Film executive Mark Joseph knows one reason why Christians haven’t fully connected with this year’s Bible-based epics.

“If there was outreach to the religious community, it eluded the leaders I spoke with,” says Joseph, whose film credits include “The Passion of the Christ,” “Doonby” and “Letters to God.”

It’s clear neither “Noah” nor the just-released “Exodus: Gods and Kings” will match the box office might of 2004’s “The Passion of the Christ,” a film which successfully connected with faithful filmgoers. While “Noah” scored solid box office numbers overseas, the film barely crossed the $100 million mark stateside. “Exodus,” which opened last weekend, will be lucky to get near that amount after its $24 million debut.

Both “Noah” and “Exodus” featured atheists behind the camera, Darren Aronofsky and Ridley Scott, respectively. “The Passion” came courtesy of Mel Gibson, a man of deep faith. It begs the question – should Hollywood start hiring spiritually strong men and women to helm big-budget Christian films?

Not Another Literary Adaptation

Brian Godawa,screenwriter of “To End All Wars” and author of “Chronicles of the Nephilim” (A Biblical novel series), says Bible-based films demand “a higher fidelity” to their source material than traditional book adaptations.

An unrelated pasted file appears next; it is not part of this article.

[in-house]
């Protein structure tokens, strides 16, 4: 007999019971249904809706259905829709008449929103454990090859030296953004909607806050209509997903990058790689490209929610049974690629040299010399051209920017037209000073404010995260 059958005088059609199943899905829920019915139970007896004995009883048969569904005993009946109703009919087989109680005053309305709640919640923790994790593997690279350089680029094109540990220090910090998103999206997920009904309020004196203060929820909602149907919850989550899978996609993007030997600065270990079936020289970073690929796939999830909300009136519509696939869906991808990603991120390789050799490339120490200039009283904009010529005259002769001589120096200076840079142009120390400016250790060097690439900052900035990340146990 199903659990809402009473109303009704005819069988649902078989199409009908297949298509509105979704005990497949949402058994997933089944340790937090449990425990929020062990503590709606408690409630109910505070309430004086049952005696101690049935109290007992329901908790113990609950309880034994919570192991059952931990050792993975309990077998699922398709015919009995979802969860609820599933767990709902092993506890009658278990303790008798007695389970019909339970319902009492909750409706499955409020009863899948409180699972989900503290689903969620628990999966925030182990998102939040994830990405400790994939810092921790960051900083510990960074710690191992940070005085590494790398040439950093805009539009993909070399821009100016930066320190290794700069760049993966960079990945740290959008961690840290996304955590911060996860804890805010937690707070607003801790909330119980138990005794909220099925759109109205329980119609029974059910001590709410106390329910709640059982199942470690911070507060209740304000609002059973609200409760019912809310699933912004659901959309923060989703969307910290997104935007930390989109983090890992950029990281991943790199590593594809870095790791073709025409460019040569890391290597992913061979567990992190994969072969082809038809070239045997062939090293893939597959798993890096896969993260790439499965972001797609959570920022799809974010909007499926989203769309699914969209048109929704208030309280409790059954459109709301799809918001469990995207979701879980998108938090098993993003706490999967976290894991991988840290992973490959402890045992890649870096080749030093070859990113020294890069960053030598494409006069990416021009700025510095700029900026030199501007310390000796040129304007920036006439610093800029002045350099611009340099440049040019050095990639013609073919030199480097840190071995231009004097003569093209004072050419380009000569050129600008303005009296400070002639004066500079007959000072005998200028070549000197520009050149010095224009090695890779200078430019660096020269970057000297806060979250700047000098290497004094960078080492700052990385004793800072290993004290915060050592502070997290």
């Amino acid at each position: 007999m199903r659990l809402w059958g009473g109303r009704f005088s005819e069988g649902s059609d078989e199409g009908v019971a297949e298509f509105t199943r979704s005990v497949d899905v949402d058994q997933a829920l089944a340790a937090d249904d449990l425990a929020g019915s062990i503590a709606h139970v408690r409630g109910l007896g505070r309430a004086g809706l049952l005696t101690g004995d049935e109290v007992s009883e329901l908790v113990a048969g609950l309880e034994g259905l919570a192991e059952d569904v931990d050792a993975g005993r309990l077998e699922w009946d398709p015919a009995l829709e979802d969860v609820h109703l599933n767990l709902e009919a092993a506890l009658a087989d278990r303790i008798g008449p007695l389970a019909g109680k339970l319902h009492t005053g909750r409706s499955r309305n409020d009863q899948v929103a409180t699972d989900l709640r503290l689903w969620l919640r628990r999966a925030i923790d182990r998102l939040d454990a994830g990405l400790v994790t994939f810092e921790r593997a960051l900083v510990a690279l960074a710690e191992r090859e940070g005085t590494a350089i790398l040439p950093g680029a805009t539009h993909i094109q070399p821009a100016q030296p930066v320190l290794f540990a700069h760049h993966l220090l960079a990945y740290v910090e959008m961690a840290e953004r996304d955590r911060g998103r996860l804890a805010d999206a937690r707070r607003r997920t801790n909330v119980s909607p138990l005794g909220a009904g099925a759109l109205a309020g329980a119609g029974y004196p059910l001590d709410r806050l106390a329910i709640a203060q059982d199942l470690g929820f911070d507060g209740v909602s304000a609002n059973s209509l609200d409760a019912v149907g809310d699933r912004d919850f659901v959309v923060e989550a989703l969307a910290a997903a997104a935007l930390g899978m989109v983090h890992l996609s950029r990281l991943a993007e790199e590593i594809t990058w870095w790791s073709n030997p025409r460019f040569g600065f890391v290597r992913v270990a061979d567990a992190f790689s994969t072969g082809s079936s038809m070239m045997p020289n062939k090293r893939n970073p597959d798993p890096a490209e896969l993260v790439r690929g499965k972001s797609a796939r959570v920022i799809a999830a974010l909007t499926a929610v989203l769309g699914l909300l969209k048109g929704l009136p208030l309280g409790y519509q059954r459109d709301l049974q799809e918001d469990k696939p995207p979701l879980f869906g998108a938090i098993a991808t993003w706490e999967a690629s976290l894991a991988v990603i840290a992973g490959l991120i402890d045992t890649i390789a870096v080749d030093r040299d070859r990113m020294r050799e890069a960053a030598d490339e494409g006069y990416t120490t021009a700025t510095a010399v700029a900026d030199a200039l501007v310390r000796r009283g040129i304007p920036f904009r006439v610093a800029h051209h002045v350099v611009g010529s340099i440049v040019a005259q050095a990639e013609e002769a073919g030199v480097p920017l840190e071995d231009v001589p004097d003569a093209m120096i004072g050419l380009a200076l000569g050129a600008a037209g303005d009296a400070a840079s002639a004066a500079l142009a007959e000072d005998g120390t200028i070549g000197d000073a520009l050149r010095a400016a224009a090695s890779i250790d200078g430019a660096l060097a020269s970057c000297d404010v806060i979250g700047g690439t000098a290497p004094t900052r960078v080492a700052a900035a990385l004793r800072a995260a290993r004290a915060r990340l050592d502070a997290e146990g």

“Most ‘non-believers’ by definition do not believe in the sacred story, and so they will by necessity rewrite the story to embody their own, non-believing worldview, whether subtlety (‘Exodus’) or more explicitly (‘Noah’),” Godawa tells “Most people know this as ‘spin.’”

Godawa argues It simply makes little sense to hire an atheist to bring a spiritual story to the big screen, as least from a commercial perspective.

“As a free society, anyone can tell any story they want and spin it anyway they want,” he says. “But if you want to make a lot of money and appeal to the audience of a sacred story, then those most likely to understand its original meaning in order to faithfully communicate it will be those who believe it.”

Spiritual Subtraction

This isn’t the first time Hollywood downplayed a story’s spiritual nature, Godawa says. He notes the true stories behind “The Pursuit of Happyness,” “Hotel Rwanda” and “Hardball” all featured prominent faith elements. The movie versions managed to leave them mostly behind.

“Why? Because non-believers don’t believe God is important to their meaning, so of course they pull it out,” he says.

Godawa says Christians may not rally around “Exodus” as they did for “The Passion of the Christ.” That doesn’t mean they’ll avoid the film altogether.

“I have seen many Christians say that they can look past the bias of the filmmaker and appreciate the movie for its acting, directing, storytelling or other personal, subjective things they may draw out of it, despite knowing that it does not support their spirituality or faith interpretation,” he says. “So the Christians here are the most open-minded.”